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Rich in Mercy

By Kendra Cordero
In eLetter
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My phone was ringing. It was his Mother’s Day Out program. I checked my watch to see if he had made it an hour. My heart sank, and I could hear the conversation before it even took place.

“Mrs. Cordero?”

“This is she.”

“We need you to come get your son right now.”

I was only ten minutes away. The drive was a blur. The pounding in my ears and the warm tears on my face were my close companions those days. As I drove, I played the process out in my mind and each step went the way I envisioned when I got there.

I walked in. He came to me. His chubby hand slipped into mine and his two-year-old frame melted into my side. He was fine. I heard all the ways he misbehaved. I thanked her for her time. I was given a refund. We left. We wouldn’t be back.

My son learned a hard lesson early in life. If you misbehave badly enough, you will be rejected. If you cannot control yourself, you are not welcome. If you are not compliant, you will not be loved because no one will take the time to know the real you. They will only see your bad behavior. “He has autism. He has a hard past—we adopted him,” I would tell people and they would nod their heads as though they understood. They would look at us with pity and they would wave goodbye and wish us better luck somewhere else.

As my son grew older, the behaviors continued. Each day my husband and I worked with him to help him understand appropriate behavior, but his brain couldn’t connect our words with his reality. When he was scared, he spit or hit or threw things. When he was angry, he scratched or peed his pants or yelled at the top of his lungs. I never had to guess what he was feeling on the inside because he showed us on the outside. And as I watched him struggle, God began to speak to my heart.

God’s whisper to me was that I was just like my son—and so was everyone else I knew. Now, I don’t think God was saying that we all have autism. He meant that we all have places of fear, hurt and anger and tend to handle those emotions in very destructive ways, just like my son did. The difference between us and my son is that most of us are better at hiding those destructive behaviors. But we all know the same thing that my son knows: If we show people the worst, they will most likely reject us. If we aren’t who people want us to be, we will not be welcome. They won’t love us because they won’t get to know us. They will define us by our behavior. And sadly, like my son, some of us have had that confirmed over and over in our lives.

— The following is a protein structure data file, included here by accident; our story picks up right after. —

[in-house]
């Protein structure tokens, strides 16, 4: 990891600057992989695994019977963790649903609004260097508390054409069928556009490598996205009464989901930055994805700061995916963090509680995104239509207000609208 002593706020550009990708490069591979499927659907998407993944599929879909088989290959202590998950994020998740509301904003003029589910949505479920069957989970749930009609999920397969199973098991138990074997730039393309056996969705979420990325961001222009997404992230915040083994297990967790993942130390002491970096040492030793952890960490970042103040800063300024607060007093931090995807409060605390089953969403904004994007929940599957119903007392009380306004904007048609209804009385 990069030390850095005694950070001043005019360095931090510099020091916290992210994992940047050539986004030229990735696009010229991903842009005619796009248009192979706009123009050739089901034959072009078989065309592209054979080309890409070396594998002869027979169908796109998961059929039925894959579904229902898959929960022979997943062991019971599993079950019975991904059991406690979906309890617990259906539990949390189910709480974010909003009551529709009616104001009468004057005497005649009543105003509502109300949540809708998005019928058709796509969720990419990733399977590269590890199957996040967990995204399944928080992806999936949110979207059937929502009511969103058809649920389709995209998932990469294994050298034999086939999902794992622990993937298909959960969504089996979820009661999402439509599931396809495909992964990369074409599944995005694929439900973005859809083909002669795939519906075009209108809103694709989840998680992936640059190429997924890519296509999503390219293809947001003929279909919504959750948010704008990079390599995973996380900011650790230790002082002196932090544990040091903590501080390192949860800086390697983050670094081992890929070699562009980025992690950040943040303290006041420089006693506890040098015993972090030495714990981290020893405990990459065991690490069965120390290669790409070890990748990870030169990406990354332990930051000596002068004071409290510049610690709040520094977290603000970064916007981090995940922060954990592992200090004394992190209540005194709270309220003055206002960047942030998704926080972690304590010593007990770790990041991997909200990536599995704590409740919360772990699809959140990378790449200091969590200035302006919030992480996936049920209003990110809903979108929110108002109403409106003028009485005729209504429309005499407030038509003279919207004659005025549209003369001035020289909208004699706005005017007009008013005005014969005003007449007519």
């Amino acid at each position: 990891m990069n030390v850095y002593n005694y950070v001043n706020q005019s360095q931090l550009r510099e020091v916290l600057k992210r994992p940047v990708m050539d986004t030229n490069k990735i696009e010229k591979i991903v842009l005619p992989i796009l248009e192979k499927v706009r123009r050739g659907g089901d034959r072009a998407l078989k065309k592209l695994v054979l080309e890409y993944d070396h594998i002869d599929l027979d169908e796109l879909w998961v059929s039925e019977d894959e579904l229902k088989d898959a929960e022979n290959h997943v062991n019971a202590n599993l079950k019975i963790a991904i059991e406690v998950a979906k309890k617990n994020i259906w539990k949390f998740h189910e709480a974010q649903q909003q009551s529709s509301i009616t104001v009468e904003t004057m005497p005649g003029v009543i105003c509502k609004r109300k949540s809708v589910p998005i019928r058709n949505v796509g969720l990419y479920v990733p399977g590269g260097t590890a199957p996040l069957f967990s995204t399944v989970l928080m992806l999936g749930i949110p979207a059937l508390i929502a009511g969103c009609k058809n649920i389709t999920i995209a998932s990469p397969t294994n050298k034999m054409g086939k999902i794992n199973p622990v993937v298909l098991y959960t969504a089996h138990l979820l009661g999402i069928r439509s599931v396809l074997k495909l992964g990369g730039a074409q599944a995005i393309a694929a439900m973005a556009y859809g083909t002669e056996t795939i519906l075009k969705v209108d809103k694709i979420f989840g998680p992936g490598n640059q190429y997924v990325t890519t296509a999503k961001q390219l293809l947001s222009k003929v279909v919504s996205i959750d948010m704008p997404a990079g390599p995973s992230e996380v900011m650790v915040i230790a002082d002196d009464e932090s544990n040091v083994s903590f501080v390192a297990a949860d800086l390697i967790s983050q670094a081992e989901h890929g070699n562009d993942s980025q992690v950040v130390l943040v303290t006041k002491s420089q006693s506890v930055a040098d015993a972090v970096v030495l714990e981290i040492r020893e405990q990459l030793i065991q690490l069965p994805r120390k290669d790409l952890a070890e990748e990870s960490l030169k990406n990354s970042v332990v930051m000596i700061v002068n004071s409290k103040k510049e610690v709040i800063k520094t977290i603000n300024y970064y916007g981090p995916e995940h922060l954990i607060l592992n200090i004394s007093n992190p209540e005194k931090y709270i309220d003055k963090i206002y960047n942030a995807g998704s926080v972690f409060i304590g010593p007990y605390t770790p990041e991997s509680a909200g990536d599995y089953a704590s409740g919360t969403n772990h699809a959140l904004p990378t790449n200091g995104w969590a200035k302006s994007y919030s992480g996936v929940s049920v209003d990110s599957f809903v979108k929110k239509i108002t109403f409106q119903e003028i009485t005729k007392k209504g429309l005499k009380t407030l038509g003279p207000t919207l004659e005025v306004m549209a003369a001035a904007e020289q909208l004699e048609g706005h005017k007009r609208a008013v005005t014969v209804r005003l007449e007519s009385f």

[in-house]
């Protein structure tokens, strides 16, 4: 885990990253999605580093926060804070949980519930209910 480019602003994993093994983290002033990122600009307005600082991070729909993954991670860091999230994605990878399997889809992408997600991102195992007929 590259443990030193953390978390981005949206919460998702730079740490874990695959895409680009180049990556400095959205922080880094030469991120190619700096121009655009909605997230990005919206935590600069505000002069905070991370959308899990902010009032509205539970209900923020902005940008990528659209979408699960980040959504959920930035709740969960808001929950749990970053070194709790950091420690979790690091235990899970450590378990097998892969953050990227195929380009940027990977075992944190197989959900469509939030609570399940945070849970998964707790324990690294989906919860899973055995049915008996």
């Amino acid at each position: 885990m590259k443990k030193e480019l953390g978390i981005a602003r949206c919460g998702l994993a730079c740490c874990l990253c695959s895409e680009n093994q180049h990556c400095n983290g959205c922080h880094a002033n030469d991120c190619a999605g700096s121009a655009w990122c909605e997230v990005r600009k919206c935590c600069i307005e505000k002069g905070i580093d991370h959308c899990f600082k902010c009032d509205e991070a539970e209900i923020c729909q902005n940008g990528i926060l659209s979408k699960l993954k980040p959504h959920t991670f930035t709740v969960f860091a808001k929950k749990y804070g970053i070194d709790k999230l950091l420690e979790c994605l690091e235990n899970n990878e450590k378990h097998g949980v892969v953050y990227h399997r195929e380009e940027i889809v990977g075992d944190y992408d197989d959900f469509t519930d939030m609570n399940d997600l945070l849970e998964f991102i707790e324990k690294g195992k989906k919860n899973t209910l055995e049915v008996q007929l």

And then God whispered to me a deeper truth. This time he said, “I am not like all those people who reject you.” God, in his rich mercy, does not push people away because of bad or destructive behavior. When we reveal our worst to him, he showers us with acceptance and love. When we are angry or hurt, he comforts us. When we throw or hit or yell at him, he welcomes us. Over and over. The Bible calls God “rich in mercy.” As I watched my son, I understood a new depth to that phrase. I sat in that truth for a long time and asked God something that changed my future as a mom. “Will you help me love like that?”

Each morning I prayed something desperately, “Holy Spirit, I am weak. You are strong. Will you be strong through me?” And little by little I began to love my son more like God loves me. In the middle of an angry outburst, I would speak loudly over his screams: “Baby, you can yell at me all you want but I will always love you and I will never leave you.” He would crumble into my arms sobbing and we’d hold each other for a long time. You see, love like that may not come naturally, but it has the power to heal people.

As I grew steadier (but not perfect) living out this kind of love through the power of God’s Spirit in me, I started to help my son understand that he also has access to the same power to show love. I told him so that he would understand, “Everyone has a hard time with appropriate behavior. Not just you. But who do you belong to no matter what you do?”

“King Jesus,” he says (because we have rehearsed this conversation many times).

“That’s right, and God will always love you, even when you make bad choices. But because he loves you, he gives you his Holy Spirit inside of you and the Holy Spirit can fill you up.” His little eyes widen with understanding and his hands fold as we pray together as we do every day now; both of us knowing we desperately and completely need what only God can give.

“God, please fill us up all the way with your Holy Spirit so that we can show love, joy, peace, patience, kindness, goodness, faithfulness, gentleness and self-control.” His voice echoes mine as we pray. The words are memorized and second nature but they aren’t “old hat.” He is aware at a very young age that he needs what we ask God to give.

My son is seven now and still has severe autism. The phone calls haven’t stopped. I still get long lists of how he misbehaves when I’m not there. But something better than appropriate behavior and compliance is happening in our lives. We are both understanding that God loves us deeply and completely. He isn’t like the rest of the world. God will never define us by our behavior and reject us, because he is rich in mercy. We belong to King Jesus and because we are his, he comforts us and helps us understand that his Spirit in our lives helps us live out love, joy, and peace.

It’s true for my son. It’s true for me.

It’s true for you too.

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